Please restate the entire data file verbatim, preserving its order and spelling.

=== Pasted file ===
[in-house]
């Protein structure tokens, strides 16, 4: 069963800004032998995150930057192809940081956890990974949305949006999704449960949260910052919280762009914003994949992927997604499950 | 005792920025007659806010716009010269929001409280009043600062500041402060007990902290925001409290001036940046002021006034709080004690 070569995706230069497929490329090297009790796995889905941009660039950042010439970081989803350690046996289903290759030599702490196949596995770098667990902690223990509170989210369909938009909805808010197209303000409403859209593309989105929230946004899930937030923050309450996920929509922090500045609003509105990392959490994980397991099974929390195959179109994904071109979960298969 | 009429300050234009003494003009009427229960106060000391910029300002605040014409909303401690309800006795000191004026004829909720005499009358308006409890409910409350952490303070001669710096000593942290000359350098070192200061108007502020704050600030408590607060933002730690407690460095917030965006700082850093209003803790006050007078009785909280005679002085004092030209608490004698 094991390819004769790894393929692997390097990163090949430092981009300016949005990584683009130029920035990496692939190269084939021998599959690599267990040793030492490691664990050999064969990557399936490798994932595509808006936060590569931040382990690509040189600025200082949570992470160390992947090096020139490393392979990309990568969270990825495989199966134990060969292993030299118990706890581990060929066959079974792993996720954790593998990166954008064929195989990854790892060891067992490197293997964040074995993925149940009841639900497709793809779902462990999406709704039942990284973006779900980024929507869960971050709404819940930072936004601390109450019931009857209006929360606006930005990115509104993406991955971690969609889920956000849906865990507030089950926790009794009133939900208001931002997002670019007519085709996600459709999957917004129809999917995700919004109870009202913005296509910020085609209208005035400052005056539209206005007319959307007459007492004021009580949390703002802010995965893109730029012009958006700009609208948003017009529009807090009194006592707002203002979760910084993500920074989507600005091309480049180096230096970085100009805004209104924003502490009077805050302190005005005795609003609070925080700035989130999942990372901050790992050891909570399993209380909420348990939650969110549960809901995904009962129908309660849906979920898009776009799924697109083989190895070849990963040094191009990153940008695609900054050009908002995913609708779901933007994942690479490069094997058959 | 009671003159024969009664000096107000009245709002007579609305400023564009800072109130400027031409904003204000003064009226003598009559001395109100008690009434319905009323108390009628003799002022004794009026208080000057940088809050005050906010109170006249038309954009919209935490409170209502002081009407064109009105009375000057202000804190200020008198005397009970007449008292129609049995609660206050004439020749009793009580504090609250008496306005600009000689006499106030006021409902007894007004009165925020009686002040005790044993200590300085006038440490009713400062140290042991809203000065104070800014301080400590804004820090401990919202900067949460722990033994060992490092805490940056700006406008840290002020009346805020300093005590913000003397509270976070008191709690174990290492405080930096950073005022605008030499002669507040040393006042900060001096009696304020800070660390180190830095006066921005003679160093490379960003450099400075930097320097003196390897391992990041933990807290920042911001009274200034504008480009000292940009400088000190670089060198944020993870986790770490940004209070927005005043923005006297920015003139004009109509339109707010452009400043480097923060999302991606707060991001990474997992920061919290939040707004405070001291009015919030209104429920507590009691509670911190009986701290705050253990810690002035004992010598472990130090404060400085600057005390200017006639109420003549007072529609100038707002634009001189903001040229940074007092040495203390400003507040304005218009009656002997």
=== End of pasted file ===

[in-house]
């Protein structure tokens, strides 16, 4: 069963800004032998995150930057192809940081956890990974949305949006999704449960949260910052919280762009914003994949992927997604499950 | 005792920025007659806010716009010269929001409280009043600062500041402060007990902290925001409290001036940046002021006034709080004690 070569995706230069497929490329090297009790796995889905941009660039950042010439970081989803350690046996289903290759030599702490196949596995770098667990902690223990509170989210369909938009909805808010197209303000409403859209593309989105929230946004899930937030923050309450996920929509922090500045609003509105990392959490994980397991099974929390195959179109994904071109979960298969 | 009429300050234009003494003009009427229960106060000391910029300002605040014409909303401690309800006795000191004026004829909720005499009358308006409890409910409350952490303070001669710096000593942290000359350098070192200061108007502020704050600030408590607060933002730690407690460095917030965006700082850093209003803790006050007078009785909280005679002085004092030209608490004698 094991390819004769790894393929692997390097990163090949430092981009300016949005990584683009130029920035990496692939190269084939021998599959690599267990040793030492490691664990050999064969990557399936490798994932595509808006936060590569931040382990690509040189600025200082949570992470160390992947090096020139490393392979990309990568969270990825495989199966134990060969292993030299118990706890581990060929066959079974792993996720954790593998990166954008064929195989990854790892060891067992490197293997964040074995993925149940009841639900497709793809779902462990999406709704039942990284973006779900980024929507869960971050709404819940930072936004601390109450019931009857209006929360606006930005990115509104993406991955971690969609889920956000849906865990507030089950926790009794009133939900208001931002997002670019007519085709996600459709999957917004129809999917995700919004109870009202913005296509910020085609209208005035400052005056539209206005007319959307007459007492004021009580949390703002802010995965893109730029012009958006700009609208948003017009529009807090009194006592707002203002979760910084993500920074989507600005091309480049180096230096970085100009805004209104924003502490009077805050302190005005005795609003609070925080700035989130999942990372901050790992050891909570399993209380909420348990939650969110549960809901995904009962129908309660849906979920898009776009799924697109083989190895070849990963040094191009990153940008695609900054050009908002995913609708779901933007994942690479490069094997058959 | 009671003159024969009664000096107000009245709002007579609305400023564009800072109130400027031409904003204000003064009226003598009559001395109100008690009434319905009323108390009628003799002022004794009026208080000057940088809050005050906010109170006249038309954009919209935490409170209502002081009407064109009105009375000057202000804190200020008198005397009970007449008292129609049995609660206050004439020749009793009580504090609250008496306005600009000689006499106030006021409902007894007004009165925020009686002040005790044993200590300085006038440490009713400062140290042991809203000065104070800014301080400590804004820090401990919202900067949460722990033994060992490092805490940056700006406008840290002020009346805020300093005590913000003397509270976070008191709690174990290492405080930096950073005022605008030499002669507040040393006042900060001096009696304020800070660390180190830095006066921005003679160093490379960003450099400075930097320097003196390897391992990041933990807290920042911001009274200034504008480009000292940009400088000190670089060198944020993870986790770490940004209070927005005043923005006297920015003139004009109509339109707010452009400043480097923060999302991606707060991001990474997992920061919290939040707004405070001291009015919030209104429920507590009691509670911190009986701290705050253990810690002035004992010598472990130090404060400085600057005390200017006639109420003549007072529609100038707002634009001189903001040229940074007092040495203390400003507040304005218009009656002997």